But let's just say

that l'm a friend of Anne Staveley's.

Or should we say was, Mr Richards?

(Bang on door)


Yeah, yeah. l heard you. got my letter.

Well, how much, then?

Yeah, l can remember. l just want to know
how much you're saying?


Yeah, that will do.

You'll be glad you done this, Mr Richards.

And so will Mrs Richards.

Don't you threaten me, mush.
l could make things very black for you.

Yeah, well, l could.

Just you remember that.

Very black.

OK. This is what you do.

Hl-Fl: MlKE OLDFlELD: Tubular Bells

- Yes?
- Oh, hello.

- ls Ned about?
- l'm afraid he isn't, no. Can l help?

No, no, it was Ned l was hoping to catch.

l'm a relative, uncle.

Really? Did l meet you at his birthday?
l don't think l did.

No, that's right. No, l missed it.

Well, anyway,

l'm sorry.

l'll wait. Do you mind?

Oh, really? lt's just...l've got a lecture.

Have you come a long way?

Quite, yes.
Would you rather l waited for him outside?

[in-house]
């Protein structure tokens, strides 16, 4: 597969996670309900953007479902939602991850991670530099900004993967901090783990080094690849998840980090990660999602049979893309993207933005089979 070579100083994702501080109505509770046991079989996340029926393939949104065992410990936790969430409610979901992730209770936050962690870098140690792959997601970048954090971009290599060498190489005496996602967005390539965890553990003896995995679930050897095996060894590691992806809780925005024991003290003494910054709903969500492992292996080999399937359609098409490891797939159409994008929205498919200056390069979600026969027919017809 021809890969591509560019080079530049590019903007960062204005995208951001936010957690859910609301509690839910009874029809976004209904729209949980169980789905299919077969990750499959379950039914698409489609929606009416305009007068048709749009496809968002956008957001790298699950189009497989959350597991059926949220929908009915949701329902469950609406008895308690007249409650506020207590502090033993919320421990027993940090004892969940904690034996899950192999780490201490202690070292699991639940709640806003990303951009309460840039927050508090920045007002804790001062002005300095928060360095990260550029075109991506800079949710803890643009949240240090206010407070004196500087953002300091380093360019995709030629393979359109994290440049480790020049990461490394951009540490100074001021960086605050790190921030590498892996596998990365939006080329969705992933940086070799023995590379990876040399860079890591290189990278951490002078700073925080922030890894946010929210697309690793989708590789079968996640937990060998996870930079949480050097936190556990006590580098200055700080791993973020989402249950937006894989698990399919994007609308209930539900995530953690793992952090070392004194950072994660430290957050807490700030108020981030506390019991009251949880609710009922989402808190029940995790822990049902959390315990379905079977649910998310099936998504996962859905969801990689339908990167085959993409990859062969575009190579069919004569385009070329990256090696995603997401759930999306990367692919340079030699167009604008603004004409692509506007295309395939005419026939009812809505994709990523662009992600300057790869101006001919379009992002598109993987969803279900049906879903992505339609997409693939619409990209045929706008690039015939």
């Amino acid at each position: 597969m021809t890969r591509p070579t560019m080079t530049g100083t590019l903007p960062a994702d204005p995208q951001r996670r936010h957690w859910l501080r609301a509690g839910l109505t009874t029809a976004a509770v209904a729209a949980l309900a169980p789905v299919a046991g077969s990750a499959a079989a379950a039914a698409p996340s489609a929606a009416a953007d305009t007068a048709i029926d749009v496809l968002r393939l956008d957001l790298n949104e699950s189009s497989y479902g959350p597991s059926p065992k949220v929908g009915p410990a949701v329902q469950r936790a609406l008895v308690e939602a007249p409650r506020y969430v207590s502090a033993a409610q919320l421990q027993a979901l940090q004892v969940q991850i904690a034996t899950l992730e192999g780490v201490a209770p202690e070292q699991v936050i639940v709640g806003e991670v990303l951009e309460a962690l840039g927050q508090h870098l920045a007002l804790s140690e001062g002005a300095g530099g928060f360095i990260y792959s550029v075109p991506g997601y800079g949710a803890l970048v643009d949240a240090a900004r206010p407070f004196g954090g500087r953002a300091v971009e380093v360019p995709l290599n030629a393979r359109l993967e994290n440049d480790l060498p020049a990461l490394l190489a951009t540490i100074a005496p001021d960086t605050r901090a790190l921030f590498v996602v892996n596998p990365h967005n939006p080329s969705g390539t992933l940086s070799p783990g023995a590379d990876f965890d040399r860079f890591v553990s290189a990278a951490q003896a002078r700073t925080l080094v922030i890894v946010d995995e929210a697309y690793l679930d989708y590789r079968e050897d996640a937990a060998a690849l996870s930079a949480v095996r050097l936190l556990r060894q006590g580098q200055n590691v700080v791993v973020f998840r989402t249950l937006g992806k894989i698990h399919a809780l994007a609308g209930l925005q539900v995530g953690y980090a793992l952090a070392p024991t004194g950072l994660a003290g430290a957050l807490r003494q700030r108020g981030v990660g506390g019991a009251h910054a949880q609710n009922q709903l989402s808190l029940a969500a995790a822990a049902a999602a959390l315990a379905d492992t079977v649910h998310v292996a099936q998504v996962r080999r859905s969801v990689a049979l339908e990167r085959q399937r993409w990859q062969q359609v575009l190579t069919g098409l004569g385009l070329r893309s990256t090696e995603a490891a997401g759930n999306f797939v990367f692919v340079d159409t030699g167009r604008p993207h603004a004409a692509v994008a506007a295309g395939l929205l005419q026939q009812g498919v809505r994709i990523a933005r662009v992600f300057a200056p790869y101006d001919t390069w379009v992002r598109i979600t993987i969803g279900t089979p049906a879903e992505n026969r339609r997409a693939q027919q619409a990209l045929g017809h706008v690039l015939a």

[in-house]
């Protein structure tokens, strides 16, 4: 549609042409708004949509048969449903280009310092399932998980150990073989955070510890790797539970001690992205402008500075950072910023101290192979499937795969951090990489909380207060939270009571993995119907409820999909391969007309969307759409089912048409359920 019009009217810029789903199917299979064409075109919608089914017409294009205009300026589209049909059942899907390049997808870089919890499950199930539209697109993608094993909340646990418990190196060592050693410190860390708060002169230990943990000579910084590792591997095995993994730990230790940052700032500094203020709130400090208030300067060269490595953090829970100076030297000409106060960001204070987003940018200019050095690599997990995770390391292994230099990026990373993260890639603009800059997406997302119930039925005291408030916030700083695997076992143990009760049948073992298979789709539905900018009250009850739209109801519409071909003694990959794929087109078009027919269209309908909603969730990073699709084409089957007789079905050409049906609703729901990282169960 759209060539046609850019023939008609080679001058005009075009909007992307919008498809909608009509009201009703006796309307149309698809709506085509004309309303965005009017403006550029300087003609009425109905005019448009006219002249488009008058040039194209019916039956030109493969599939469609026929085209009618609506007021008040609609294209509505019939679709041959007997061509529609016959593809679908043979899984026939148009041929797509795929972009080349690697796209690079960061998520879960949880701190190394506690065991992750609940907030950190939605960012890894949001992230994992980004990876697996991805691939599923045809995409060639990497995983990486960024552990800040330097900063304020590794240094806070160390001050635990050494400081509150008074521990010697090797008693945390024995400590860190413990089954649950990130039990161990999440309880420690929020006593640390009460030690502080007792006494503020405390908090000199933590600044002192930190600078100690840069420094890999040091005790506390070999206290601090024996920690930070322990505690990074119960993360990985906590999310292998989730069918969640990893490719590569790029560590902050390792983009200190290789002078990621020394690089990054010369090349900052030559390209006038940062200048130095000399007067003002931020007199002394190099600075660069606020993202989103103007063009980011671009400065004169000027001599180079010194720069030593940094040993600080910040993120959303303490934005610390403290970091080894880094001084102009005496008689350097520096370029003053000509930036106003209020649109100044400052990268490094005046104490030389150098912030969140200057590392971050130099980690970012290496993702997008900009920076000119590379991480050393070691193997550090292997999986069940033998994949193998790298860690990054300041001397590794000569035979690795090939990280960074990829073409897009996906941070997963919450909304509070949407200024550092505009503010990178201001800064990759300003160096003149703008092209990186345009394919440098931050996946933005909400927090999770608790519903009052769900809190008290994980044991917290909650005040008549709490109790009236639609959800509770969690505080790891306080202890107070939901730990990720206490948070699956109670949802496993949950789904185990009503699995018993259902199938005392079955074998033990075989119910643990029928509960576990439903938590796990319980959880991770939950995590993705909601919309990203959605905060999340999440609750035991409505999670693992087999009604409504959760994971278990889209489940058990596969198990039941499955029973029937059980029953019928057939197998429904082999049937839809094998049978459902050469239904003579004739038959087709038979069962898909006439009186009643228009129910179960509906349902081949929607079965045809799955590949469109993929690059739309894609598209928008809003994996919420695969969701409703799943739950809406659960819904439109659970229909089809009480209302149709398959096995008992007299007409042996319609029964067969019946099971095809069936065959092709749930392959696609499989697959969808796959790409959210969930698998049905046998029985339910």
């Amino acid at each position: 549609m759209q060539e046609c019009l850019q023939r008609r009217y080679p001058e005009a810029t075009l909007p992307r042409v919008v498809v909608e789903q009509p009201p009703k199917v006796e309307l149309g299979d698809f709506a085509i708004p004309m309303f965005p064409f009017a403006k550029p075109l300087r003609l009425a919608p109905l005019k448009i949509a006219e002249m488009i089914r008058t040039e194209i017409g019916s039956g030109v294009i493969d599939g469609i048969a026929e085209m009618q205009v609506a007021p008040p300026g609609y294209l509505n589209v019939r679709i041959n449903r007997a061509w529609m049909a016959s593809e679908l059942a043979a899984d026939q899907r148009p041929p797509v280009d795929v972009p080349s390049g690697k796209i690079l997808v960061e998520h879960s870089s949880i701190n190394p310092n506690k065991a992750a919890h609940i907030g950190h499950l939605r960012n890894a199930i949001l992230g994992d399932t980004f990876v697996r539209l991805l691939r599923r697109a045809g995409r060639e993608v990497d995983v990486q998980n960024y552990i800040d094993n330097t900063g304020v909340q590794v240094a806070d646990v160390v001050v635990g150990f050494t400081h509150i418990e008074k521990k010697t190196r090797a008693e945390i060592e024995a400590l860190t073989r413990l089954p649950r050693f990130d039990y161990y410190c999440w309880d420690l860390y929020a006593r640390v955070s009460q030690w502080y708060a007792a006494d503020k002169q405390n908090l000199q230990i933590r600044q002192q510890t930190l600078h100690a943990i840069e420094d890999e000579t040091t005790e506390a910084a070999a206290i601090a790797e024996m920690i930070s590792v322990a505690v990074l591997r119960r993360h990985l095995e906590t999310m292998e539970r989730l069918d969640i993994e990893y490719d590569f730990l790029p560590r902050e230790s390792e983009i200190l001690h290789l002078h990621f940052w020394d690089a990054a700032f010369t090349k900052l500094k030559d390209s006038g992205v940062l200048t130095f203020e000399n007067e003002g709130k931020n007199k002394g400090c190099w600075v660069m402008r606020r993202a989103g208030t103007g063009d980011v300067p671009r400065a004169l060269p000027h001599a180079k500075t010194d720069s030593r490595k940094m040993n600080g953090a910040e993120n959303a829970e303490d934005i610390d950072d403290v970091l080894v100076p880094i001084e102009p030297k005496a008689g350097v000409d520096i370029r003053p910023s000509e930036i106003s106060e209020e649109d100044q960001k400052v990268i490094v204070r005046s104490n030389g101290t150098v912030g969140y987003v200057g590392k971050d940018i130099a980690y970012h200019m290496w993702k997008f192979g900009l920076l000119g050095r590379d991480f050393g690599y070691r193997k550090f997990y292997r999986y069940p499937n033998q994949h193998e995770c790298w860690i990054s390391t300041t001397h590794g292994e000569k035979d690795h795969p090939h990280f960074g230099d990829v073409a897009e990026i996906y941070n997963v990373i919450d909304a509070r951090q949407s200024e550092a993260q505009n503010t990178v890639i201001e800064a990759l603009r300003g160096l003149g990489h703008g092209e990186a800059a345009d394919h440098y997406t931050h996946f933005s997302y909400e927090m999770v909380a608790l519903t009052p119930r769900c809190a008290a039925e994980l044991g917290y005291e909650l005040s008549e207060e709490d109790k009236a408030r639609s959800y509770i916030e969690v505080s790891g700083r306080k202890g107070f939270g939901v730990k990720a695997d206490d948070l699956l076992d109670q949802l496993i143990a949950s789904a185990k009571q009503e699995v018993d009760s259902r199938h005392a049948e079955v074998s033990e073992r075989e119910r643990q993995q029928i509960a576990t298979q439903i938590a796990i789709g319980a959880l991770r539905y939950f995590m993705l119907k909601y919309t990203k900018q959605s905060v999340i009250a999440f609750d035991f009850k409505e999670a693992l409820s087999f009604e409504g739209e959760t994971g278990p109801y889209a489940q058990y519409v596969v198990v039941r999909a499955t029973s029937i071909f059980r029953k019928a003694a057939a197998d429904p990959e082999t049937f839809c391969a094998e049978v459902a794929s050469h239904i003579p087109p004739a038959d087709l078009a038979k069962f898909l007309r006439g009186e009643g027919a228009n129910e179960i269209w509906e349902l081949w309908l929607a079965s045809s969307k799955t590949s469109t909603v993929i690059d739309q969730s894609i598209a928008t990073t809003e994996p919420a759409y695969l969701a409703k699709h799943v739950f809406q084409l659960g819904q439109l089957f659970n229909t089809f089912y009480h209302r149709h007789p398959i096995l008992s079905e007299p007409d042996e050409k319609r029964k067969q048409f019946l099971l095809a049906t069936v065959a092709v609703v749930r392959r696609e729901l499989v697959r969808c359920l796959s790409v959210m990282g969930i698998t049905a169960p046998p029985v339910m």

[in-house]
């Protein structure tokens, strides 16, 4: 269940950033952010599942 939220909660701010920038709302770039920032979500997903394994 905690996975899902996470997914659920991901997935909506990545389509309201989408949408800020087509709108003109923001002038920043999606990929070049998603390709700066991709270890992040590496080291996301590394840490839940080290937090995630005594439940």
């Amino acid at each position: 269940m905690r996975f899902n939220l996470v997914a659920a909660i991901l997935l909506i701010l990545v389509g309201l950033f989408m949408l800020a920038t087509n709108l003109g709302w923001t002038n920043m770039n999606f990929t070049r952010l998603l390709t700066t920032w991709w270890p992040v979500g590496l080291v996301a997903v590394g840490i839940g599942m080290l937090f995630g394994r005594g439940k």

No, no.

- No, come in.
- Thanks.

That's Ned's bedroom through there.
And mine is through there.

We share this room.

lt's not very tidy, is it? Sorry.

Don't worry.
Does he bring Anne back here much?

- Anne?
- Anne Staveley.

He seems to be mentioning her a lot
in his letters.

l don't know the name, sorry.

We were wondering
whether he'd found himself a girlfriend.

No, l don't think so.

But Ned doesn't bring his friends back.

lt's not a big place and we don't...

He spends a lot of time out, actually.

We both do.

But he does have a lot of friends?

This is Anne Staveley. Do you recognise her?

No. No, l thought it was his mother.

This is our first term sharing and,
as l said, we're different subjects.

Who's the dance fan? ls that you?

- No.
- (Door opens)

Oh, this'll be him.

- Ned.
- What?

Your uncle.

l think uncle is a slight exaggeration,
but we have met.

- Chief Inspector Morse.
- Christ.

- What? Ned, he said he was your uncle.
- Did you kill Anne Staveley?

- Get out!
- Why didn't you come to the inquest?

l had a lot of trouble finding you.
Do you go to classes?

- Look, l've got to go.
- That's fine. You go.

No, you go. You stay.

l can't work out whether or not
you were having an affair with her.

My guess - not. But you were stealing from her.

No, l was not.

Yeah, l've met you before.
That's right, at Jericho.

Yeah, Anne said you tried it on with her.

l didn't kill her. lt was guys like you who couldn't
talk without trying to put a hand up her skirt.

That's what you said, is it, about me?

Everyone used her. She was sick of being used.